I was waiting for Ina's new cookbook, Make it Ahead, for almost a full year. I made a beeline to Barnes & Noble on release day and raced home after work to read through it.
And it was kind of disappointing. A lot of recipes were rehashes of old ones (which you almost can't blame her for, it is her 9th book, how many ideas can one person have?), and a lot of them were just prep ahead tips, not things you could completely make and reheat.
I've had the cookbook for two months now, and Ina's make ahead cranberry martinis were the first thing I tried.
This is basically an upscale version of a cranberry vodka. I served it at our Hanukkah party, and it was very well received. It's fun and festive and easy enough to make (though not as easy as just a regular cranberry vodka...). I did doctor the original recipe by squeezing in the juice of half an orange, and adding an extra half cup of cranberry juice, but if you like more of a vodka bite, do it Ina's way.
Make Ahead Cranberry Martinis (from Make It Ahead, recipe written with my changes)
1 cup cranberries
1 cup sugar
1 cup water
6 strips of orange zest, 1x3 inches (I used a vegetable peeler)
1 750 ml bottle vodka
1 and 1/2 cups cranberry juice cocktail (original recipe calls for 1 cup)
1/4 cup Triple Sec
Juice of half an orange (original recipe omits this)
Pour bottle of vodka into a large pitcher, Pyrex, whatever it can hang out in for a couple days.
Combine cranberries, sugar, orange zest, and water in a small saucepan. Bring to a boil and let simmer about 5 minutes, until cranberries start to pop. Let cool, then add to pitcher with vodka. Refrigerate for up to five days.
Up to two days ahead of time, you can make the cocktail. I did mine Friday night for a Sunday afternoon party. Strain the vodka mixture into a pitcher, reserving cranberries but discarding zest. Add the cranberry juice, triple sec, and juice of half an orange. Stir.
When ready to serve, fill a cocktail shaker with ice, pour in some of the drink mix, and give it a good shake. Pour into martini glasses, garnishing with cranberries. Enjoy!
Yesterday was our family's fourth annual Hanukkah celebration, a tradition I instituted when my husband and I got engaged.
Usually, the celebration takes place on a Sunday night, but I like Sunday nights to myself and thought I'd do an elegant holiday lunch this year. We live about an hour from the rest of the family, so I figured it would be easier on them too to have it earlier in the day.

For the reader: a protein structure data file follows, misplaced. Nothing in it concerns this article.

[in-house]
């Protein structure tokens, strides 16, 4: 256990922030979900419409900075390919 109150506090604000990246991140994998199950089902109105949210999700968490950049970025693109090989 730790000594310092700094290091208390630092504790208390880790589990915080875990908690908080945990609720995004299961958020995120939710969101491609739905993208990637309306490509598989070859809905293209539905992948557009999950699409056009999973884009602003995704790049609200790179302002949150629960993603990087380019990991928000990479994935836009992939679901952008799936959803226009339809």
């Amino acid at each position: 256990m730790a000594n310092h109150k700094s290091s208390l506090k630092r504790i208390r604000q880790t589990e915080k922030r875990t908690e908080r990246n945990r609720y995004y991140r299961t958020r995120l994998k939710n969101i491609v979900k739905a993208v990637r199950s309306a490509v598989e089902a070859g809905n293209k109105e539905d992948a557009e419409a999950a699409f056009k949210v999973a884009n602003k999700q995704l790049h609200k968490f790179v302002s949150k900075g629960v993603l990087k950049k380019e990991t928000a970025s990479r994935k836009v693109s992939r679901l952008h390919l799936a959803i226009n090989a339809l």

I was very happy with this year's lunch menu, though it's not exactly traditional. We have a couple of different kinds of eating habits (aka some people are easygoing and some are pains in the asses!) so I served two main course options.
We started, of course, with matzo ball soup. No picture, but here's last year's post with the recipe. Delicious and make ahead.
For my non-meat eaters, we had Ina Garten's Roasted Salmon Nicoise salad:
I loved this. It's a mix of room temperature salmon, served with blanched green beans, spring mix, roasted red peppers, steamed fingerlings, tomatoes, hard boiled eggs, and olives, all topped with a tangy Dijon vinaigrette. The salmon, eggs, and green beans can be done a day ahead, the potatoes need a quick boil before serving, and then you can assemble it in the morning and refrigerate until serving time. Easy, healthy, delicious, and customizable- key for my crew.
Find the recipe here.
Our other main course was a roast beef tenderloin, an expensive option, but well worth it for ease of prep and crowd pleasing factor (and the sandwiches with leftovers!). All I did was salt and pepper the living hell out of it, and roast it for about 30 minutes at 425. I took mine out when it was 130 degrees and let it rest about a half hour before serving. You may want yours done a little more rare, so give it a shorter rest time or take it out at 125.
I served this with a horseradish mayo. No real recipe there either, I used about half a cup of mayo, a few tablespoons of sour cream, a tablespoon of Dijon, and a teaspoon horseradish.
We had latkes, pictured above. These I always cater, they are too much work and too smelly to cook at home. Wegman's charges me $25 bucks for 40 or so latkes and applesauce. I'd say that's worth it!
My sister in law made a nice mixed greens salad, and we also had Food52's ridiculously good spinach gratin, and roasted asparagus. A loaf of challah made an appearance too.
And, as always, we had piles of gifts and a cramped apartment: